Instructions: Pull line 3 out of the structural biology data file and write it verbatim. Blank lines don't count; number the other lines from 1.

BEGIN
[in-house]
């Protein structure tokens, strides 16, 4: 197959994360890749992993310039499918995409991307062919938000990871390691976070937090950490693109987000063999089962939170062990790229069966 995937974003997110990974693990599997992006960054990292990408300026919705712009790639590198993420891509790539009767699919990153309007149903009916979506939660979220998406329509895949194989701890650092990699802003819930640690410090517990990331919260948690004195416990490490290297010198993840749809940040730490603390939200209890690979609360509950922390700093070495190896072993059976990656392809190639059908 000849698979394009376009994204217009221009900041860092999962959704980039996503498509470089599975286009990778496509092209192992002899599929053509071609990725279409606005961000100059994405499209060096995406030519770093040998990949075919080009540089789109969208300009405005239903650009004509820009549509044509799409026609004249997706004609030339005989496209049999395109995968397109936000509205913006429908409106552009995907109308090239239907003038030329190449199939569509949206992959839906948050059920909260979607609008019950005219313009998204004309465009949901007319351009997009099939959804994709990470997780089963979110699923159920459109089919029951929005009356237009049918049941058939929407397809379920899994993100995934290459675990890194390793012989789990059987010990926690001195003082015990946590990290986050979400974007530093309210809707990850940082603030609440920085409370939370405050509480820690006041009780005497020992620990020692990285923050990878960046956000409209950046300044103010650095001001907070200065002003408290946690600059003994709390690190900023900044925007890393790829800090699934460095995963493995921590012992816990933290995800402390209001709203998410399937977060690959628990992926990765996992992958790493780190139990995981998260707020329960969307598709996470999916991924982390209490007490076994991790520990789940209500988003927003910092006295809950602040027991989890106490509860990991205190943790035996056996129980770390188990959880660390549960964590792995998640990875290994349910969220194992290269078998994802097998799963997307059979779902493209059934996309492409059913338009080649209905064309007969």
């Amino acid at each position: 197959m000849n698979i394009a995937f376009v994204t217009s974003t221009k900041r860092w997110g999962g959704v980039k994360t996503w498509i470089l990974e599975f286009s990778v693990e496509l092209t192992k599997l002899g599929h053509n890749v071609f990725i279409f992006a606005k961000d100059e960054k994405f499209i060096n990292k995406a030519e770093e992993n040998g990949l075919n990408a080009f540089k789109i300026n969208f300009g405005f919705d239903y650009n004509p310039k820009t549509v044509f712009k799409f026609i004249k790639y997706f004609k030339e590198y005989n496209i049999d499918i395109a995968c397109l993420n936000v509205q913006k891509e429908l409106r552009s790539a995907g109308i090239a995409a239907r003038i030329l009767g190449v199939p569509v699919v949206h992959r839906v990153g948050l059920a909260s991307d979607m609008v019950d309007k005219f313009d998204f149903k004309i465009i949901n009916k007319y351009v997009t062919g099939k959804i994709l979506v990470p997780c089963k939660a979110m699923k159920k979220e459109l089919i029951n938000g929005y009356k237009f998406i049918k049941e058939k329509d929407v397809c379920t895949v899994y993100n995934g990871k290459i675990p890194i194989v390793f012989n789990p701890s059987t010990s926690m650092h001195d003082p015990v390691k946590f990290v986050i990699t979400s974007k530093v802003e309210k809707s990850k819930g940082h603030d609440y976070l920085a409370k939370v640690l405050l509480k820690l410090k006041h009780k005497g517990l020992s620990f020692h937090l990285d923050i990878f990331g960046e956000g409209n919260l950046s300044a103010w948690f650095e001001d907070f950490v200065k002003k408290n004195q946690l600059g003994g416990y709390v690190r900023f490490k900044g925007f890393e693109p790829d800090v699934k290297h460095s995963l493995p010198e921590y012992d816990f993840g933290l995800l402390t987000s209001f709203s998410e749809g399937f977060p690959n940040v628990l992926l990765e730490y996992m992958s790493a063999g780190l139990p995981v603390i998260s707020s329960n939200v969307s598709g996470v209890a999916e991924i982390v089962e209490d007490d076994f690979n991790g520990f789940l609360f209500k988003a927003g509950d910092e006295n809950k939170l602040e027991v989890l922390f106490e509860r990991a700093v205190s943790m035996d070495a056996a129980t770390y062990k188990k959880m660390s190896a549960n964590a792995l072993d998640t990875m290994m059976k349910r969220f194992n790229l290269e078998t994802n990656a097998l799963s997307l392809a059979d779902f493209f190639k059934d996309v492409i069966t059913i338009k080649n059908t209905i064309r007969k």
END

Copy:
């Amino acid at each position: 197959m000849n698979i394009a995937f376009v994204t217009s974003t221009k900041r860092w997110g999962g959704v980039k994360t996503w498509i470089l990974e599975f286009s990778v693990e496509l092209t192992k599997l002899g599929h053509n890749v071609f990725i279409f992006a606005k961000d100059e960054k994405f499209i060096n990292k995406a030519e770093e992993n040998g990949l075919n990408a080009f540089k789109i300026n969208f300009g405005f919705d239903y650009n004509p310039k820009t549509v044509f712009k799409f026609i004249k790639y997706f004609k030339e590198y005989n496209i049999d499918i395109a995968c397109l993420n936000v509205q913006k891509e429908l409106r552009s790539a995907g109308i090239a995409a239907r003038i030329l009767g190449v199939p569509v699919v949206h992959r839906v990153g948050l059920a909260s991307d979607m609008v019950d309007k005219f313009d998204f149903k004309i465009i949901n009916k007319y351009v997009t062919g099939k959804i994709l979506v990470p997780c089963k939660a979110m699923k159920k979220e459109l089919i029951n938000g929005y009356k237009f998406i049918k049941e058939k329509d929407v397809c379920t895949v899994y993100n995934g990871k290459i675990p890194i194989v390793f012989n789990p701890s059987t010990s926690m650092h001195d003082p015990v390691k946590f990290v986050i990699t979400s974007k530093v802003e309210k809707s990850k819930g940082h603030d609440y976070l920085a409370k939370v640690l405050l509480k820690l410090k006041h009780k005497g517990l020992s620990f020692h937090l990285d923050i990878f990331g960046e956000g409209n919260l950046s300044a103010w948690f650095e001001d907070f950490v200065k002003k408290n004195q946690l600059g003994g416990y709390v690190r900023f490490k900044g925007f890393e693109p790829d800090v699934k290297h460095s995963l493995p010198e921590y012992d816990f993840g933290l995800l402390t987000s209001f709203s998410e749809g399937f977060p690959n940040v628990l992926l990765e730490y996992m992958s790493a063999g780190l139990p995981v603390i998260s707020s329960n939200v969307s598709g996470v209890a999916e991924i982390v089962e209490d007490d076994f690979n991790g520990f789940l609360f209500k988003a927003g509950d910092e006295n809950k939170l602040e027991v989890l922390f106490e509860r990991a700093v205190s943790m035996d070495a056996a129980t770390y062990k188990k959880m660390s190896a549960n964590a792995l072993d998640t990875m290994m059976k349910r969220f194992n790229l290269e078998t994802n990656a097998l799963s997307l392809a059979d779902f493209f190639k059934d996309v492409i069966t059913i338009k080649n059908t209905i064309r007969k």